πŸ’¬ On Mobile Blogging

Replied to On Mobile Blogging by an author

Some notes on my experience with mobile blogging in the past few weeks that we spent in France. Normally I don’t post at all during our holidays. However it usually is a time I write a lot (because I usually read a lot), and my blog is the logical place for that writing to end up. As an experiment I wanted to see if current devices, tools and IndieWeb components might add up to a frictionless workflow. Results were mixed as you can see from the very first sentence above.

You provide an interesting reflection on workflows Ton.

Personally, I spend so much of my writing of late on my Nexus 6P. For longer posts, I still often start in Trello using Markdown, however for my collected posts I utilise the post editor. Although I have tinkered with Indigenous, I have become particular about the structure of my posts, especially my use of titles and emojis. I also like to add links between different posts.

I imagine there are probably other things that I could do to improve my mobile workflow, it is something of an itch. However, for now it works.

3 responses on “πŸ’¬ On Mobile Blogging”

  1. Thank you Aaron, for providing some links to your own blogging work flow in response to mine. Thinking about specific needed parts of such a flow in general, and then a possible mobile version of it makes sense, without trying to come up with a perfect flow. Tools and technology choices change all the time, and perfection likely means stasis. One aspect from your description stands out to me, over time collecting links, remarks and individual on β€˜cards’ until they accrue into a posting. Currently that isn’t part of my blogging flow, but very much of how I learn and think, so a gap to address. My current blogging flow supports more a style of primary and first order responses, reacting to incoming links, replies or short observations. Making my basic flow work on mobile in part is intended to be able to already have that out of the way so I can get around to more long form original stuff. Reading your links made me realise that my current information strategies badly support that latter style of blogging.

    Replied to On Mobile Blogging by Aaron Davis

    You provide an interesting reflection on workflows Ton.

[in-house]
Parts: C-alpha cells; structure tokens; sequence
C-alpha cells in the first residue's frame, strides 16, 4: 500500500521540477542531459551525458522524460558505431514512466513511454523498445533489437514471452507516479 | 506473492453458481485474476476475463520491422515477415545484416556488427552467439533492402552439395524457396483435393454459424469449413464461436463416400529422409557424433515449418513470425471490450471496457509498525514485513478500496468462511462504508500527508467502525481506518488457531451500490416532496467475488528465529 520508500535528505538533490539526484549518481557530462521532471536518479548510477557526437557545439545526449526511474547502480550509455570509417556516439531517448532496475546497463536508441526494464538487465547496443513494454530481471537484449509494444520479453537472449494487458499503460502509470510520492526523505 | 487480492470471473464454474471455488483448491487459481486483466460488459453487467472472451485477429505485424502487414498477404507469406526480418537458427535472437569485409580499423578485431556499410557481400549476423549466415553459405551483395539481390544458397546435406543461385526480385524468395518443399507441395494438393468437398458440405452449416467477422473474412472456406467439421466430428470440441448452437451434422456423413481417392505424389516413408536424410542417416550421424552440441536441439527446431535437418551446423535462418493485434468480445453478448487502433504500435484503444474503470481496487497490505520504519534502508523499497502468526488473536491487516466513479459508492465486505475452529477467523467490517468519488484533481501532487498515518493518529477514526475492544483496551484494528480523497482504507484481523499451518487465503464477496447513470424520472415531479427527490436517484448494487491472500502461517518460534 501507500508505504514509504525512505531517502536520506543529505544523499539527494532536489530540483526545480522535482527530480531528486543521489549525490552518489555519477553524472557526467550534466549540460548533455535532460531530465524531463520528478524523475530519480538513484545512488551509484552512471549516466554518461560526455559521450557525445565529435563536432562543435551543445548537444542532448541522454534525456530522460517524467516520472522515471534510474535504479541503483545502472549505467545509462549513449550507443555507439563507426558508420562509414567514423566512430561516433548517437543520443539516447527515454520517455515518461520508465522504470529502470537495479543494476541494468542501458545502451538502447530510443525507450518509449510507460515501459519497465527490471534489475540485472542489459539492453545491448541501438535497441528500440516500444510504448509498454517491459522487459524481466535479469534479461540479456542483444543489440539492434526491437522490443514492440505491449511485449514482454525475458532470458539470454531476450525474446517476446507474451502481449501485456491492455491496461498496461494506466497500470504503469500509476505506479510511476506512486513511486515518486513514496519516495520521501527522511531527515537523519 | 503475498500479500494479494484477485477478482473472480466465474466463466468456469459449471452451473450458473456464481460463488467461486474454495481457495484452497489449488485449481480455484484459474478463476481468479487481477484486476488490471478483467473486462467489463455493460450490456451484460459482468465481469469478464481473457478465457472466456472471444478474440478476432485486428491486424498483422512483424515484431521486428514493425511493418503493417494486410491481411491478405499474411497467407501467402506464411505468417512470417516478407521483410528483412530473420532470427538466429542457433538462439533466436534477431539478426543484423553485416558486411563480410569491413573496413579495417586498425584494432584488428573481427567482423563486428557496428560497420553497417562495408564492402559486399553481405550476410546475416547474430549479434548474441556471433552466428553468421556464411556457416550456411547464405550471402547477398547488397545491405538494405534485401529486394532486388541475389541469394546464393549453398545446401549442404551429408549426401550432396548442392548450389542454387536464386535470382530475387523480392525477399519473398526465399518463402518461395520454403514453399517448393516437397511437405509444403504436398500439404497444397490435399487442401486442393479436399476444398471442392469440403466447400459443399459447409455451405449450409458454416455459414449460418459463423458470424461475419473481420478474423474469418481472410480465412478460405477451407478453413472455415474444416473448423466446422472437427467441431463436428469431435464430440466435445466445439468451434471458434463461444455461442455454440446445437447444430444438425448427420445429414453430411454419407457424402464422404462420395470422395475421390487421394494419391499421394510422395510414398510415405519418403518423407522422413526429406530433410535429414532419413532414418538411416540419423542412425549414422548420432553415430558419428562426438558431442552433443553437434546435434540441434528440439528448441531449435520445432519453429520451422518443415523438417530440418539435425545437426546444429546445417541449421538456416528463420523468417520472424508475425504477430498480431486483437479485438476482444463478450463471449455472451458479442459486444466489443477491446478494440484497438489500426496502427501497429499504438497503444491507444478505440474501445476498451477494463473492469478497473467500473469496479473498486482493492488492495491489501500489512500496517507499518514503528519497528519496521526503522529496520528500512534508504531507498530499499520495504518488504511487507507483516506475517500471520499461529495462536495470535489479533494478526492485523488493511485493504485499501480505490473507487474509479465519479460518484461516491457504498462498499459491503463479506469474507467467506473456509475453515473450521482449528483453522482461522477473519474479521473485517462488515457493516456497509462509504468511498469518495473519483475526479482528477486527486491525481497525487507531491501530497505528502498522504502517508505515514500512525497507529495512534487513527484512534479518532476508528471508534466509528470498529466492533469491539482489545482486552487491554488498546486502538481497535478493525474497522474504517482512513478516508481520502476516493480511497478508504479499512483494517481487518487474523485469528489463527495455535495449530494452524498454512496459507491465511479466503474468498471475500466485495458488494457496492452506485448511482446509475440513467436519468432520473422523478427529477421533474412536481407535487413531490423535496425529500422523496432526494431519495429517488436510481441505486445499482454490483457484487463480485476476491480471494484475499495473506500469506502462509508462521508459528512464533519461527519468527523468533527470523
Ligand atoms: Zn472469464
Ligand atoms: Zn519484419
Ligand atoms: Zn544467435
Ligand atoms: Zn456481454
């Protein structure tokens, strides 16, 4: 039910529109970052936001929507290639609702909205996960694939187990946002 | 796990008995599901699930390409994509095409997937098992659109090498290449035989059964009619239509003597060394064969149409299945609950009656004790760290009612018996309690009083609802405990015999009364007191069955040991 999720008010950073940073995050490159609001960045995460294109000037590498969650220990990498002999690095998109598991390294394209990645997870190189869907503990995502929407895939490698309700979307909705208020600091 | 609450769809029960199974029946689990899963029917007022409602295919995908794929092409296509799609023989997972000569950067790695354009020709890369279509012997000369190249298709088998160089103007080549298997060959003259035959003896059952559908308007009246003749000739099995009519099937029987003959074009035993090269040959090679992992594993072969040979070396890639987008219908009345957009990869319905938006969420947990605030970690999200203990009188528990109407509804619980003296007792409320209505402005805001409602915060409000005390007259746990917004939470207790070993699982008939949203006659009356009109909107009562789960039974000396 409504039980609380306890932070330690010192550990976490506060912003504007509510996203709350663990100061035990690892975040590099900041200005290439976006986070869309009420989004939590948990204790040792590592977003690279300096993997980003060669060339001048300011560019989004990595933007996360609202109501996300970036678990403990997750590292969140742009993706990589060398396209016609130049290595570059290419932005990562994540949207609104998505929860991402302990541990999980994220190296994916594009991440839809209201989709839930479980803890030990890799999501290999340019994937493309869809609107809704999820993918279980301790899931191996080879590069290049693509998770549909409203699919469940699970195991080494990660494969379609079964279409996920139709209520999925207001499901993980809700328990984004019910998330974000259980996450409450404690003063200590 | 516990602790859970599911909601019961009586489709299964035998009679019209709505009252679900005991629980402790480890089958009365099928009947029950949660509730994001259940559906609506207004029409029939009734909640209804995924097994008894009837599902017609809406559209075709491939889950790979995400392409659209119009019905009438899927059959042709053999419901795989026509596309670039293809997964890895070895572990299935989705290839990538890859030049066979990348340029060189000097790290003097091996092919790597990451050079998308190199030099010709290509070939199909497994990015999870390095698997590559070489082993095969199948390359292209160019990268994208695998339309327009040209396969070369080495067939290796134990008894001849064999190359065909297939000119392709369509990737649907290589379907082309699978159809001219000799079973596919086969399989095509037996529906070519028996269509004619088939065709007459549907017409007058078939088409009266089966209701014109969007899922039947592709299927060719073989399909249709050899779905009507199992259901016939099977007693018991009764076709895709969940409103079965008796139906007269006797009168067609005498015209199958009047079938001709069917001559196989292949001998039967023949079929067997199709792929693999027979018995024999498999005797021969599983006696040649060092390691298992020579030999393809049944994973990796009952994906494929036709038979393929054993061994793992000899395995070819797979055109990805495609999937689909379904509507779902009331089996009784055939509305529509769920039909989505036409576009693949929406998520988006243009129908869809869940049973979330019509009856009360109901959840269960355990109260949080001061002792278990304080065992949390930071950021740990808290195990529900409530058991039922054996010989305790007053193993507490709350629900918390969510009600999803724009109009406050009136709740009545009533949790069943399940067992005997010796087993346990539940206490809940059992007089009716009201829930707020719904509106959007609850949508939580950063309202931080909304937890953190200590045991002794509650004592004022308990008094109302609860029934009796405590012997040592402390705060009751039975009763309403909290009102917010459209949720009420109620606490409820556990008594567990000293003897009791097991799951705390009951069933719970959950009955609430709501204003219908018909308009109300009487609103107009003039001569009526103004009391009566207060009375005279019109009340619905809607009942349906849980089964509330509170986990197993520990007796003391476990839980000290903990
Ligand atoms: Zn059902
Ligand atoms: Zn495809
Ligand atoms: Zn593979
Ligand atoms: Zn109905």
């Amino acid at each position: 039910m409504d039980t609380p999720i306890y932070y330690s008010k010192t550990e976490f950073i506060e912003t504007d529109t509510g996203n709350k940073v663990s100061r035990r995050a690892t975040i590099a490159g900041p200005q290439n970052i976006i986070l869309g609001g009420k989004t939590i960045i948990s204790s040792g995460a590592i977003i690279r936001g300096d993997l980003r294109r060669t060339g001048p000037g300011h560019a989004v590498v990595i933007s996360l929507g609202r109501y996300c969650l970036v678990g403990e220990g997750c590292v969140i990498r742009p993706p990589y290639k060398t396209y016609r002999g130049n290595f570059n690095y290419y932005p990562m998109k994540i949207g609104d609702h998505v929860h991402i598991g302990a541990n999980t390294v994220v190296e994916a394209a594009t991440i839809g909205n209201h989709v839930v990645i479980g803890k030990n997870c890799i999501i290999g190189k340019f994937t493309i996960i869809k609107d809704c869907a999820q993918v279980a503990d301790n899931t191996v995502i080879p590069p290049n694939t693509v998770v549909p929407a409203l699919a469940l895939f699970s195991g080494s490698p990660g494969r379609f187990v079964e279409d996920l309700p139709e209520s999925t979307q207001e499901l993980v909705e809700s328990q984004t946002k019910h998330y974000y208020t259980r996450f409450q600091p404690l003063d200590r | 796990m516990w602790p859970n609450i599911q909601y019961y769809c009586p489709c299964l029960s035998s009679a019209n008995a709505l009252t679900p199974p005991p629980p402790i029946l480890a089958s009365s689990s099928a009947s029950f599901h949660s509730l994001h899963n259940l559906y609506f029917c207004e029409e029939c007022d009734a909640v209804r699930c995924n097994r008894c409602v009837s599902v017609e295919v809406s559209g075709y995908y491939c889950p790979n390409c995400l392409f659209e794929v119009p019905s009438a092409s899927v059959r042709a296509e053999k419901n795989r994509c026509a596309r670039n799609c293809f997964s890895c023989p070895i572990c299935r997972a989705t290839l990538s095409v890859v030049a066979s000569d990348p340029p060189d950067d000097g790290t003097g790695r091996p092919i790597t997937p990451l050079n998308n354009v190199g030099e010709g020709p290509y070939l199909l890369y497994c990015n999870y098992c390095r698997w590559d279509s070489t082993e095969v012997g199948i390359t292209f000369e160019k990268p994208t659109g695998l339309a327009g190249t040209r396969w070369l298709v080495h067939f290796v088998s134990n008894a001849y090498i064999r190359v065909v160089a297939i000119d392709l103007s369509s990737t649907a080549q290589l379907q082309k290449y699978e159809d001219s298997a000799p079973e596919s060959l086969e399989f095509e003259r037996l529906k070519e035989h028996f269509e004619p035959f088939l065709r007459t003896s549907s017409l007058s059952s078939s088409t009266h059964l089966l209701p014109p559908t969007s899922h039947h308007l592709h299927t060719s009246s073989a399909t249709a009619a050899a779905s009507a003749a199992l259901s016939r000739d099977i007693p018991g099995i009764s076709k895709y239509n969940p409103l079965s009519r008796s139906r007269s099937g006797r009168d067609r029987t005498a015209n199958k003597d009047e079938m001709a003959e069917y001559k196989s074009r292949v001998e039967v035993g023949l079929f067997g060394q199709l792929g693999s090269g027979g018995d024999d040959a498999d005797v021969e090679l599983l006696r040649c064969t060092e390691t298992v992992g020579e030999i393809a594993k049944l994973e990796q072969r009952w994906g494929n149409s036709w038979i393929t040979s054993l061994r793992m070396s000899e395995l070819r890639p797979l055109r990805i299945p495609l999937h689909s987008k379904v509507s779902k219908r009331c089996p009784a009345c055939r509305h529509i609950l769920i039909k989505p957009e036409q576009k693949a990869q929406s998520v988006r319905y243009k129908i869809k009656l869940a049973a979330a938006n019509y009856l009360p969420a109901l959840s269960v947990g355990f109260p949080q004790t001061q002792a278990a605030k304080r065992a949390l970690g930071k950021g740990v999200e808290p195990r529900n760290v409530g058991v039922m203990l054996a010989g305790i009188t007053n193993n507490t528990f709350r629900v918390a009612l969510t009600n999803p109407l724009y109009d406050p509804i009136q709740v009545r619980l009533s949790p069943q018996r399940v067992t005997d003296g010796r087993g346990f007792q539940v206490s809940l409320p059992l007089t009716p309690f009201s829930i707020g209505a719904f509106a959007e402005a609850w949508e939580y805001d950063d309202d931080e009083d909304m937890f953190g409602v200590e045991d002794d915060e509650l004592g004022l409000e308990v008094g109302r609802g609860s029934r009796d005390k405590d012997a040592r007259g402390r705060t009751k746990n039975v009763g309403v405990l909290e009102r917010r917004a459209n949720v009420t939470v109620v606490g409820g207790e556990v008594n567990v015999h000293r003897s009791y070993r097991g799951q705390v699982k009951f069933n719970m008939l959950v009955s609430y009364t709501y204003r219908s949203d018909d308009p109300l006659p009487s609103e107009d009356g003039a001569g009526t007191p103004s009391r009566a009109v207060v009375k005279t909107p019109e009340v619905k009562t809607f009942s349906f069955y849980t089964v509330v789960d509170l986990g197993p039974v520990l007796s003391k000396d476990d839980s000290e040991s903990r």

Personally, I spend so much of my writing of late on my Nexus 6P. For longer posts, I still often start in Trello using Markdown, however for my collected posts I utilise the post editor. Although I have tinkered with Indigenous, I have become …

  2. Replied to Reply: On Mobile Blogging by Aaron Davis

    You provide an interesting reflection on workflows Ton.
    Personally, I spend so much of my writing of late on my Nexus 6P. For longer posts, I still often start in Trello using Markdown, however for my collected posts I utilise the post editor. Although I have tinkered with Indigenous, I have become …

    I’ve thought about mobile quite a lot of the years1, played with different types of postings.
    My class post to their e-portfolio blogs and class blog using iPads, which give an ok but not great experience. We usually write in the notes app, paste over and add media. I am worried, still, about the transition to Gutenberg.
    As an apple user lot of the friction, for me has been solved by micro.blog. I mostly posts photos on the go. It is harder to write IndieWeb replies, bookmarks etc. while mobile. Adding a footnote is easy on my laptop, but I wouldn’t want to try on my phone.
    There is certainly room of an app or WordPress plugin that would give a very cutback experience. One of the great things about micro.blog is that posting images does not fill up your editor screen and make text harder to add in the way the WordPress editor does.
    1. Since 2007 with my class on a 2g phone ↩

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